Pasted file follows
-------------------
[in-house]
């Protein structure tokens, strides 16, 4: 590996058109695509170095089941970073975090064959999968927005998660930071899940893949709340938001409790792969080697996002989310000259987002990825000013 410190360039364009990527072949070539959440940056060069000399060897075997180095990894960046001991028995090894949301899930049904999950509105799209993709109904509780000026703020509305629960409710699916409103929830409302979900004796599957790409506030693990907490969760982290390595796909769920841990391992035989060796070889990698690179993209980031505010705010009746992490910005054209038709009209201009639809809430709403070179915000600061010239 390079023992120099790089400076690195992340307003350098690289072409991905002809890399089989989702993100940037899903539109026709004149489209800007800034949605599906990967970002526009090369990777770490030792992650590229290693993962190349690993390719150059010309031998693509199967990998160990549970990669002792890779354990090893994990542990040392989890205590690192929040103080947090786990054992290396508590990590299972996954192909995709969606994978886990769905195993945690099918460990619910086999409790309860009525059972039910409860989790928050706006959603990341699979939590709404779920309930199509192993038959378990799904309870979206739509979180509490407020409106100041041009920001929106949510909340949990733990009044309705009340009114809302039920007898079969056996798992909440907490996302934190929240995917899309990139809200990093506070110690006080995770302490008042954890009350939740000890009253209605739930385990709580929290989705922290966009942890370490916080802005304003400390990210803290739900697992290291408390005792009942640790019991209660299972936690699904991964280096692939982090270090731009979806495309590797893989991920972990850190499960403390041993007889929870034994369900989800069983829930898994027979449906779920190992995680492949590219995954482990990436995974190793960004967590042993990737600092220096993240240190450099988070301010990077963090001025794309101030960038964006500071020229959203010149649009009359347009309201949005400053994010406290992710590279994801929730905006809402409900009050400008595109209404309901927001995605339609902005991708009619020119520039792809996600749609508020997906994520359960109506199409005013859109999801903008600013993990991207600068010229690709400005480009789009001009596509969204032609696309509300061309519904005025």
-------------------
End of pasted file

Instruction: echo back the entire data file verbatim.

[in-house]
């Protein structure tokens, strides 16, 4: 590996058109695509170095089941970073975090064959999968927005998660930071899940893949709340938001409790792969080697996002989310000259987002990825000013 410190360039364009990527072949070539959440940056060069000399060897075997180095990894960046001991028995090894949301899930049904999950509105799209993709109904509780000026703020509305629960409710699916409103929830409302979900004796599957790409506030693990907490969760982290390595796909769920841990391992035989060796070889990698690179993209980031505010705010009746992490910005054209038709009209201009639809809430709403070179915000600061010239 390079023992120099790089400076690195992340307003350098690289072409991905002809890399089989989702993100940037899903539109026709004149489209800007800034949605599906990967970002526009090369990777770490030792992650590229290693993962190349690993390719150059010309031998693509199967990998160990549970990669002792890779354990090893994990542990040392989890205590690192929040103080947090786990054992290396508590990590299972996954192909995709969606994978886990769905195993945690099918460990619910086999409790309860009525059972039910409860989790928050706006959603990341699979939590709404779920309930199509192993038959378990799904309870979206739509979180509490407020409106100041041009920001929106949510909340949990733990009044309705009340009114809302039920007898079969056996798992909440907490996302934190929240995917899309990139809200990093506070110690006080995770302490008042954890009350939740000890009253209605739930385990709580929290989705922290966009942890370490916080802005304003400390990210803290739900697992290291408390005792009942640790019991209660299972936690699904991964280096692939982090270090731009979806495309590797893989991920972990850190499960403390041993007889929870034994369900989800069983829930898994027979449906779920190992995680492949590219995954482990990436995974190793960004967590042993990737600092220096993240240190450099988070301010990077963090001025794309101030960038964006500071020229959203010149649009009359347009309201949005400053994010406290992710590279994801929730905006809402409900009050400008595109209404309901927001995605339609902005991708009619020119520039792809996600749609508020997906994520359960109506199409005013859109999801903008600013993990991207600068010229690709400005480009789009001009596509969204032609696309509300061309519904005025």